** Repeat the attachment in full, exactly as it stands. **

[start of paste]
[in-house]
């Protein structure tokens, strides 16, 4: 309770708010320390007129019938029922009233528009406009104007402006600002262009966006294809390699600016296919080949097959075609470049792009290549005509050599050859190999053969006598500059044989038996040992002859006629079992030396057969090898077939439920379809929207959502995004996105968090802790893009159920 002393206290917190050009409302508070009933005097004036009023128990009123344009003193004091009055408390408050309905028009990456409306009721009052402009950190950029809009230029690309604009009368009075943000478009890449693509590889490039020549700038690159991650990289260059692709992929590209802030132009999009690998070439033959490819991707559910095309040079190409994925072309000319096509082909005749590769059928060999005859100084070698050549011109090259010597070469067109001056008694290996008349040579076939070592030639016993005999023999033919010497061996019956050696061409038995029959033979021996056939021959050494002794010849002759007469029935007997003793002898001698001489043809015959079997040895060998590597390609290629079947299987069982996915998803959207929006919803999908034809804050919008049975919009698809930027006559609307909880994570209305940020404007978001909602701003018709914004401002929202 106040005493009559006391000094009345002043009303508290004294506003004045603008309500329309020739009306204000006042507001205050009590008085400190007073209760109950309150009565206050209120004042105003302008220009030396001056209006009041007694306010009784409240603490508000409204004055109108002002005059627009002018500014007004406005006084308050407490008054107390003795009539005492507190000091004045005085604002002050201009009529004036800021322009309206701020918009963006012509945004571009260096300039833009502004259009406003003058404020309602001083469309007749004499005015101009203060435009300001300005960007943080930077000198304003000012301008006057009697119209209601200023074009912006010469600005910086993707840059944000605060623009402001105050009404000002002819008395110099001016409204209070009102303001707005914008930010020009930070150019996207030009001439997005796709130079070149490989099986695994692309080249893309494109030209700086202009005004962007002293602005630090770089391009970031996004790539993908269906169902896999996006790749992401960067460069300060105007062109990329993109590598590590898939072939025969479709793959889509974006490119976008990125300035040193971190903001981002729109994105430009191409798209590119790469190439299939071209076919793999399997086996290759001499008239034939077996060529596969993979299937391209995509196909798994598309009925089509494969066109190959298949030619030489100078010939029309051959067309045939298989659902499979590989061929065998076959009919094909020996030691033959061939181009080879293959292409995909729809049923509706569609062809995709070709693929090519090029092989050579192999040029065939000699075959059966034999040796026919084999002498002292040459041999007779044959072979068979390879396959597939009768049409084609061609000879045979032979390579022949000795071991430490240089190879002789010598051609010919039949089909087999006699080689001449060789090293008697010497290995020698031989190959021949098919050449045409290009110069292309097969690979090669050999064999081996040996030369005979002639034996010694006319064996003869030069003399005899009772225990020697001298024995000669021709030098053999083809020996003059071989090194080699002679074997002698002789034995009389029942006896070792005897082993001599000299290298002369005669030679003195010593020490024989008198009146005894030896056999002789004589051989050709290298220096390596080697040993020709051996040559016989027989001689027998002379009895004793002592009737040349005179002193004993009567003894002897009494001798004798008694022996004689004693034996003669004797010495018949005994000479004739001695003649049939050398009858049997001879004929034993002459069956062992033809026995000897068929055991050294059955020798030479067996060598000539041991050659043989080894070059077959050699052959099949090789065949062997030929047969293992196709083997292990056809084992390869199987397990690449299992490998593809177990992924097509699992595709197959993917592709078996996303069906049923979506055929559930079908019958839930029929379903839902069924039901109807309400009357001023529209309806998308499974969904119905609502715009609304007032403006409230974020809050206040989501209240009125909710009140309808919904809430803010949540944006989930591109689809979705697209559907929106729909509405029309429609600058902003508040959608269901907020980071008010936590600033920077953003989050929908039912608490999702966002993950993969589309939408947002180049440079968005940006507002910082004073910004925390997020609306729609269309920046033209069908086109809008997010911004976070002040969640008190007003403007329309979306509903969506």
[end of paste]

[in-house]
């Protein structure tokens, strides 16, 4: 309770708010320390007129019938029922009233528009406009104007402006600002262009966006294809390699600016296919080949097959075609470049792009290549005509050599050859190999053969006598500059044989038996040992002859006629079992030396057969090898077939439920379809929207959502995004996105968090802790893009159920 002393206290917190050009409302508070009933005097004036009023128990009123344009003193004091009055408390408050309905028009990456409306009721009052402009950190950029809009230029690309604009009368009075943000478009890449693509590889490039020549700038690159991650990289260059692709992929590209802030132009999009690998070439033959490819991707559910095309040079190409994925072309000319096509082909005749590769059928060999005859100084070698050549011109090259010597070469067109001056008694290996008349040579076939070592030639016993005999023999033919010497061996019956050696061409038995029959033979021996056939021959050494002794010849002759007469029935007997003793002898001698001489043809015959079997040895060998590597390609290629079947299987069982996915998803959207929006919803999908034809804050919008049975919009698809930027006559609307909880994570209305940020404007978001909602701003018709914004401002929202 106040005493009559006391000094009345002043009303508290004294506003004045603008309500329309020739009306204000006042507001205050009590008085400190007073209760109950309150009565206050209120004042105003302008220009030396001056209006009041007694306010009784409240603490508000409204004055109108002002005059627009002018500014007004406005006084308050407490008054107390003795009539005492507190000091004045005085604002002050201009009529004036800021322009309206701020918009963006012509945004571009260096300039833009502004259009406003003058404020309602001083469309007749004499005015101009203060435009300001300005960007943080930077000198304003000012301008006057009697119209209601200023074009912006010469600005910086993707840059944000605060623009402001105050009404000002002819008395110099001016409204209070009102303001707005914008930010020009930070150019996207030009001439997005796709130079070149490989099986695994692309080249893309494109030209700086202009005004962007002293602005630090770089391009970031996004790539993908269906169902896999996006790749992401960067460069300060105007062109990329993109590598590590898939072939025969479709793959889509974006490119976008990125300035040193971190903001981002729109994105430009191409798209590119790469190439299939071209076919793999399997086996290759001499008239034939077996060529596969993979299937391209995509196909798994598309009925089509494969066109190959298949030619030489100078010939029309051959067309045939298989659902499979590989061929065998076959009919094909020996030691033959061939181009080879293959292409995909729809049923509706569609062809995709070709693929090519090029092989050579192999040029065939000699075959059966034999040796026919084999002498002292040459041999007779044959072979068979390879396959597939009768049409084609061609000879045979032979390579022949000795071991430490240089190879002789010598051609010919039949089909087999006699080689001449060789090293008697010497290995020698031989190959021949098919050449045409290009110069292309097969690979090669050999064999081996040996030369005979002639034996010694006319064996003869030069003399005899009772225990020697001298024995000669021709030098053999083809020996003059071989090194080699002679074997002698002789034995009389029942006896070792005897082993001599000299290298002369005669030679003195010593020490024989008198009146005894030896056999002789004589051989050709290298220096390596080697040993020709051996040559016989027989001689027998002379009895004793002592009737040349005179002193004993009567003894002897009494001798004798008694022996004689004693034996003669004797010495018949005994000479004739001695003649049939050398009858049997001879004929034993002459069956062992033809026995000897068929055991050294059955020798030479067996060598000539041991050659043989080894070059077959050699052959099949090789065949062997030929047969293992196709083997292990056809084992390869199987397990690449299992490998593809177990992924097509699992595709197959993917592709078996996303069906049923979506055929559930079908019958839930029929379903839902069924039901109807309400009357001023529209309806998308499974969904119905609502715009609304007032403006409230974020809050206040989501209240009125909710009140309808919904809430803010949540944006989930591109689809979705697209559907929106729909509405029309429609600058902003508040959608269901907020980071008010936590600033920077953003989050929908039912608490999702966002993950993969589309939408947002180049440079968005940006507002910082004073910004925390997020609306729609269309920046033209069908086109809008997010911004976070002040969640008190007003403007329309979306509903969506």